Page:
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Updating Tree-like Component in Svelte

Updated September 6, 2023

A photo of tree

Tree-like components are notoriously difficult to create, especially if you also want to implement additional features like adding, removing, reordering, accessibility, etc. It can be the most challenging component in your entire app. In Svelte, even simply updating tree data is not trivial at all because you need to be aware of the cons in each method of updating.

In this article, I will share some tips for updating tree components in Svelte.


This is how you do recursive rendering in Svelte.

Svelte REPL

I’m creating a helper utility called h to make tree items more manageable. As you can see, always start with the root (a single tree item that holds all the children). Doing it without a root is usually a bit more complicated when you do advanced operations later. When creating a tree, I always include a parent property, which is super helpful later if you want to do something complex.

Also, include an id property. This is very important if you want your tree to be modifiable (e.g., adding, removing, and reordering items). Without an id, expect your tree to break, with or without an error (the worst-case scenario) when you perform those operations. For the sake of simplicity, I just use Math.random(), but you can use a package like uid.

The Problems with Updating

You can click on the arrow to trigger the folding of the children, so reactivity seems to be working. But what if you want to trigger it from outside of Item.svelte?

Try setting the fold for the src item from App.svelte!

You might do something like this:

tree.children[1].fold = false

Which does the job. But what if the item is deeply nested? Of course, you don’t want to code something like this:

tree.children[1].children[1].children[5].fold = false // Yikes!

Also, keep in mind that if you store the children into a variable first, your reactivity will not work because of how compiled Svelte code works.

let item = tree.children[0]
item.fold = false // It won't trigger reactivity

Now, you can clearly see that this problem is not something trivial. Because if you want a modifiable tree, in the future, you might implement features like:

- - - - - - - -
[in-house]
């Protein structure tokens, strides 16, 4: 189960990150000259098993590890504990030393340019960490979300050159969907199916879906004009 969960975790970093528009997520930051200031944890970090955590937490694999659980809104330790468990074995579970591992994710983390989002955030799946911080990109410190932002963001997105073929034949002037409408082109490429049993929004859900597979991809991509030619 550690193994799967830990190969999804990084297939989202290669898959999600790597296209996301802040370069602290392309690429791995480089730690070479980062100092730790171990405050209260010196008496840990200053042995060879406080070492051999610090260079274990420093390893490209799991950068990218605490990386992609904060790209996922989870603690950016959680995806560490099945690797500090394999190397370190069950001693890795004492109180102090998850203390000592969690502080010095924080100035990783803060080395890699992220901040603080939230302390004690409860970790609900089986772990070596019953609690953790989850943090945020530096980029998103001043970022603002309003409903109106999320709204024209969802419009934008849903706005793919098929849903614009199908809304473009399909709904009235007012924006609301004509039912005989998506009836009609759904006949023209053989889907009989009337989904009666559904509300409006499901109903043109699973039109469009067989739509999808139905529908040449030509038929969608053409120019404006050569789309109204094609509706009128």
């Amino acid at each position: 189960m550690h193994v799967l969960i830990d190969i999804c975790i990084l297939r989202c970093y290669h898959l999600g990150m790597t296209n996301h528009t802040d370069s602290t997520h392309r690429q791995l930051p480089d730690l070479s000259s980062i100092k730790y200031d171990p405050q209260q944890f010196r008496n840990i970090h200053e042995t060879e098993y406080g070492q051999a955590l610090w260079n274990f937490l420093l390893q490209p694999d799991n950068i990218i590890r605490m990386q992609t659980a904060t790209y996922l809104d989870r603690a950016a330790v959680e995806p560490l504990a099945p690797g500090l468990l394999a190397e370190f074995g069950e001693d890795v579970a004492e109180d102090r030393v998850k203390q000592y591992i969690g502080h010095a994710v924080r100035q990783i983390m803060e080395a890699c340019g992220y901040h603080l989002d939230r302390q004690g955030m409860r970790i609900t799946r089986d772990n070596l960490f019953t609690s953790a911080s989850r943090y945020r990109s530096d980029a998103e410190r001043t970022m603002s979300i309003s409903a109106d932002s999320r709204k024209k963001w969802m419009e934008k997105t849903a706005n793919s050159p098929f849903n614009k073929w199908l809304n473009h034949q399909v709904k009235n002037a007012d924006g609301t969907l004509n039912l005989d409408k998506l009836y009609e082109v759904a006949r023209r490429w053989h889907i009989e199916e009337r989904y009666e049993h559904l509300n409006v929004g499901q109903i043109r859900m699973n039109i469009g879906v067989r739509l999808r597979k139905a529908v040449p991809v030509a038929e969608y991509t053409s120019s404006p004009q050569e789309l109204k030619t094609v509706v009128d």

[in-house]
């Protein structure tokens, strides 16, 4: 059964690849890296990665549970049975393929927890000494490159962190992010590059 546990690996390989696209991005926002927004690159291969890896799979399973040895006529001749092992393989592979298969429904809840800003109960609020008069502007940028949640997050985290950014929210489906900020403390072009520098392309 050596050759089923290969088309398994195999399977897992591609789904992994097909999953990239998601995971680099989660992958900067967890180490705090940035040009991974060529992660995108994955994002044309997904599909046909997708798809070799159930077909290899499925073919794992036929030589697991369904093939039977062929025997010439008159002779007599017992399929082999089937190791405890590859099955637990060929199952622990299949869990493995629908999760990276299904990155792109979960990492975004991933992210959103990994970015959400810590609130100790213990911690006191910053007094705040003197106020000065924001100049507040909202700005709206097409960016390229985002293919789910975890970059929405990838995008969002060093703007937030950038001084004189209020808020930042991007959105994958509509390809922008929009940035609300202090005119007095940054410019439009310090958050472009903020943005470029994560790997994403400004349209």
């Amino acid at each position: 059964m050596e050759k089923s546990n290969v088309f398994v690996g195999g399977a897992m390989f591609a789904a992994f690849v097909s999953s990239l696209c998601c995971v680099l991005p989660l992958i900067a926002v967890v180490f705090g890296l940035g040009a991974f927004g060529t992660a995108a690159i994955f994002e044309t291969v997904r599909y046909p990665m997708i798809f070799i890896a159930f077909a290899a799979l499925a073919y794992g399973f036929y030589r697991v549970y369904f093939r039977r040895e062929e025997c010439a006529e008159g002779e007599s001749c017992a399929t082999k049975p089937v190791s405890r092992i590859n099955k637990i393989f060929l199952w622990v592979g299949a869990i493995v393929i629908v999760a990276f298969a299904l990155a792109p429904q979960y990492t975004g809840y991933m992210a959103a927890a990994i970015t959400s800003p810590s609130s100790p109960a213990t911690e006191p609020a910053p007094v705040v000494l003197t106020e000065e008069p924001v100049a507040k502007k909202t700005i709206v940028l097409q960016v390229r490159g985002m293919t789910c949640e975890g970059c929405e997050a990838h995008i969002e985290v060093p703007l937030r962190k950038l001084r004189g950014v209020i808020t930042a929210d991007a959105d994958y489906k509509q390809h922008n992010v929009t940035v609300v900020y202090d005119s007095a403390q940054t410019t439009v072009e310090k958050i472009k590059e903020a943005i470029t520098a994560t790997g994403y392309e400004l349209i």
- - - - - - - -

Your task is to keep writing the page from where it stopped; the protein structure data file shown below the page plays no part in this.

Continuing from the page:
// Adding
// Removing

If you can’t store a deeply nested item inside a variable, you will not get this kind of beautiful API.

That’s sad. So, you might think, why not just store every item as writable stores? You can, but you will hit a roadblock:

ValidationError: Stores must be declared at the top level of the component (this may change in a future version of Svelte)

This is what happens if you store a writable inside a writable (nested writable) and try to access it outside the top-level function, which is most likely what you will do if you build a full app.

So, what to do?


Object mutation.

If you mutate every tree item to have a set function, it will work.

<!-- file: Item.svelte -->
  export let data

  // Mutating passed data. Because of how compiled Svelte code works,
  // calling this will trigger reactivity
  data.set = (newData) => {
    data = Object.assign(data,newData)


“Whoa!? I heard mutating an object directly in a case like this is a bad practice, no?”

Everything has a trade-off. We need to be wise when choosing what to use. But I can see where you’re coming from, especially if you’ve used React. I don’t think this is a bad practice at all, considering the other alternatives, which will lead to even more complicated and less straightforward code. This method also has the advantage of only triggering the part of the tree that needs changing, compared to setting the value from the tree variable, which will rebuild the entire tree.

I personally use this method in my app (a web editor), and it works very nicely.

Now you can control tree items outside of Item.svelte.

<!-- file: App.svelte -->
  setTimeout(() => {
    let item = tree.children[1]
    item.set({ fold: false })
  }, 2000)


Final Result

Svelte REPL

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